Research Article: A review of bat hibernacula across the western United States: Implications for white-nose syndrome surveillance and management

Date Published: October 31, 2018

Publisher: Public Library of Science

Author(s): Theodore J. Weller, Thomas J. Rodhouse, Daniel J. Neubaum, Patricia C. Ormsbee, Rita D. Dixon, Diana L. Popp, Jason A. Williams, Scott D. Osborn, Bruce W. Rogers, Laura O. Beard, Angela M. McIntire, Kimberly A. Hersey, Abigail Tobin, Nichole L. Bjornlie, Jennifer Foote, Dan A. Bachen, Bryce A. Maxell, Michael L. Morrison, Shawn C. Thomas, George V. Oliver, Kirk W. Navo, Michelle L. Baker.


Efforts to conserve bats in the western United States have long been impeded by a lack of information on their winter whereabouts, particularly bats in the genus Myotis. The recent arrival of white-nose syndrome in western North America has increased the urgency to characterize winter roost habitats in this region. We compiled 4,549 winter bat survey records from 2,888 unique structures across 11 western states. Myotis bats were reported from 18.5% of structures with 95% of aggregations composed of ≤10 individuals. Only 11 structures contained ≥100 Myotis individuals and 6 contained ≥500 individuals. Townsend’s big-eared bat (Corynorhinus townsendii) were reported from 38% of structures, with 72% of aggregations composed of ≤10 individuals. Aggregations of ≥100 Townsend’s big-eared bats were observed at 41 different caves or mines across 9 states. We used zero-inflated negative binomial regression to explore biogeographic patterns of winter roost counts. Myotis counts were greater in caves than mines, in more recent years, and in more easterly longitudes, northerly latitudes, higher elevations, and in areas with higher surface temperatures and lower precipitation. Townsend’s big-eared bat counts were greater in caves, during more recent years, and in more westerly longitudes. Karst topography was associated with higher Townsend’s big-eared bat counts but did not appear to influence Myotis counts. We found stable or slightly-increasing trends over time in counts for both Myotis and Townsend’s big-eared bats from 82 hibernacula surveyed ≥5 winters since 1990. Highly-dispersed winter roosting of Myotis in the western USA complicates efforts to monitor population trends and impacts of disease. However, our results reveal opportunities to monitor winter population status of Townsend’s big-eared bats across this region.

Partial Text

Effective conservation relies on knowledge of the whereabouts and ecological needs of animals during critical phases of their annual cycle. Most species of bats in temperate areas spend half or more of each year in hibernation, which allows them to avoid seasonal prey shortages, limit mortality due to concealment and inactivity, and reduce somatic degradation [1]. Hence, availability of winter roosts has long been understood to contribute to patterns of bat community diversity [2]. Hibernation has been an evolutionarily successful strategy for temperate-zone bats, allowing them to persist in cold regions with net-positive population growth rates despite low fecundity and other “slow” life history traits relative to other small mammals [1, 3]. The central importance of hibernation to temperate-zone bat biogeography underscores the need to understand bat overwintering ecology [4]. However, our ability to do so is hampered in many regions by a fundamental lack of information about where bat hibernacula occur [4].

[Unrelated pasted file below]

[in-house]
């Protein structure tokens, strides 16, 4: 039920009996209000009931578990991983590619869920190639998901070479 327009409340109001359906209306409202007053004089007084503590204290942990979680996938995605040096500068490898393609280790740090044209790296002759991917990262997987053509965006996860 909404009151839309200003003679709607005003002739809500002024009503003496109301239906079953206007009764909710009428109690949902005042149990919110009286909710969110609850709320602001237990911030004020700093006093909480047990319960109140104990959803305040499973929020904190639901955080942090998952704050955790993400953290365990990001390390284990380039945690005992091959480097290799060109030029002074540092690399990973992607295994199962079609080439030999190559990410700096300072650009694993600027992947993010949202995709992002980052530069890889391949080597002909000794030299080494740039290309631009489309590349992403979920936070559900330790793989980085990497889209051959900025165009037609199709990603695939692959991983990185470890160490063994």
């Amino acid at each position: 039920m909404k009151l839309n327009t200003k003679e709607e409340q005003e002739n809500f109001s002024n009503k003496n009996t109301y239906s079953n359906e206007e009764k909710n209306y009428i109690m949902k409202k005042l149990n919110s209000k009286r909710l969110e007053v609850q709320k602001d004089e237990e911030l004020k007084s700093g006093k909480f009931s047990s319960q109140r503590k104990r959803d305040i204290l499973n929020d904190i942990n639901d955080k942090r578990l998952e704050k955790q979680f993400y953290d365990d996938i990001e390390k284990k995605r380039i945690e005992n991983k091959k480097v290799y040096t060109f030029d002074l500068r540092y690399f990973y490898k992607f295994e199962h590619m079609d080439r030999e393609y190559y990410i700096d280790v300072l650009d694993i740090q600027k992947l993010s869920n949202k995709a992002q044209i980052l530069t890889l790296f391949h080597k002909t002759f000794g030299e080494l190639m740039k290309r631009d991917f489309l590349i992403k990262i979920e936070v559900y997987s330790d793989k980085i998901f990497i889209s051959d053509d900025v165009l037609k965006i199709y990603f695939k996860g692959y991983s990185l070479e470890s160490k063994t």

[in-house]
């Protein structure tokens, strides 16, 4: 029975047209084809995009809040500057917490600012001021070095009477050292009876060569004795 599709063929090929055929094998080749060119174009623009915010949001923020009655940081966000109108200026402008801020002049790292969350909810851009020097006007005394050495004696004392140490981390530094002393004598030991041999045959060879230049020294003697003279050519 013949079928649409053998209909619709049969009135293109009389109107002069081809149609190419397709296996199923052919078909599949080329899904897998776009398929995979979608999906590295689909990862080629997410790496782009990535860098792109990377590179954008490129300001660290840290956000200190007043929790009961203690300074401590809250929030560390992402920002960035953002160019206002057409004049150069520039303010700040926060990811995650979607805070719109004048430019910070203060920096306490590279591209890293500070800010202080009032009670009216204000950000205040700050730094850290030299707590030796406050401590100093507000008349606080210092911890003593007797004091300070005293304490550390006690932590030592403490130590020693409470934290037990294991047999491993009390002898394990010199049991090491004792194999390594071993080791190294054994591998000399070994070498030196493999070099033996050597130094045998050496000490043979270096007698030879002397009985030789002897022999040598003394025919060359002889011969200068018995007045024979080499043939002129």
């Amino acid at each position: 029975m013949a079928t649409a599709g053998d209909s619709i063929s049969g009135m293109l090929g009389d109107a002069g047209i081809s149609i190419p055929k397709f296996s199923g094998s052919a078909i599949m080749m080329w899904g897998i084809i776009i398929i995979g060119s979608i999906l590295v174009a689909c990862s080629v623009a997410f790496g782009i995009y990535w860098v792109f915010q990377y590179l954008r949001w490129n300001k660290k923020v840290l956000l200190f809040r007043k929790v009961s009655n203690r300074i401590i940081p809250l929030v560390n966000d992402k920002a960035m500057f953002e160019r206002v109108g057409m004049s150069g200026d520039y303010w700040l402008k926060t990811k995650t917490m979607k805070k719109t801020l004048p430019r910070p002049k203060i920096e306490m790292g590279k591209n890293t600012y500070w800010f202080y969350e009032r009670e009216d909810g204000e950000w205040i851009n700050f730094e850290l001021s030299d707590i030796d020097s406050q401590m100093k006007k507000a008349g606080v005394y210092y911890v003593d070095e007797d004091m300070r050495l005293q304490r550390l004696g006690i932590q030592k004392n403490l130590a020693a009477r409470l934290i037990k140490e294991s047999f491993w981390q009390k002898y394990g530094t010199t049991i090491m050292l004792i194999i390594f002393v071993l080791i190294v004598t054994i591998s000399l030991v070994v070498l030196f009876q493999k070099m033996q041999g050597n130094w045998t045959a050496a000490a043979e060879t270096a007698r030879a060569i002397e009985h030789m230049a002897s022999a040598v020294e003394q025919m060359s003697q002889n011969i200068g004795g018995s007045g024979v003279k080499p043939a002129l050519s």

We compiled results of 4,549 winter surveys for bats from 2,888 unique structures across 11 states that were reported between the winters of 1916 and 2017 (Table 1). Across all states we categorized 78% of surveys as counts and 22% as presence surveys. Among the surveyed structures for which type was reported, 97% occurred at either caves (39%) or mines (58%); however the relative composition varied among states (Table 1). Mines represented >90% of structures surveyed in Colorado, Nevada and Utah whereas caves represented >83% of structures surveyed in Arizona, Idaho, and New Mexico. Bridges (n = 51, 41 of which were in Oregon) were the only other structure type that represented >1% of the total structures surveyed.

Efforts to conserve bats in the western United States have long been impeded by a lack of knowledge of the winter whereabouts of most species. Our results suggest that this has not been for lack of survey effort, at least in caves and mines. We found there has been considerable effort, particularly in the recent past, to survey winter hibernacula of bats in western states. Our database revealed that during 1995–2016 an average of at least 177 surveys per year were conducted across the region and during 2012–2016 the annual average was 369 surveys per year. Only 3 of the 20 hibernacula (15%) that contained ≥30 Myotis, but 30 of the 92 COTO hibernacula (33%) had first records in our database after 2011. This suggests that that recent increased survey effort has generally been effective for locating large COTO hibernacula but less effective for Myotis hibernacula. Survey effort has been relatively well-dispersed geographically and, at least for caves, has focused on areas of karst and volcanic habitat. Encouragingly, most states have been tracking negative surveys, at least in recent years, as opposed to only those surveys where bats had been detected (Fig 1). The inclusion of non-detection records greatly facilitated our biogeographic trend modeling. Structures with more bats tended to be surveyed over a greater number of years. This trend is consistent with patterns observed in northeastern USA and Europe [35] and represents a frugal approach to monitoring for conservation.




0 0 vote
Article Rating
Notify of
Inline Feedbacks
View all comments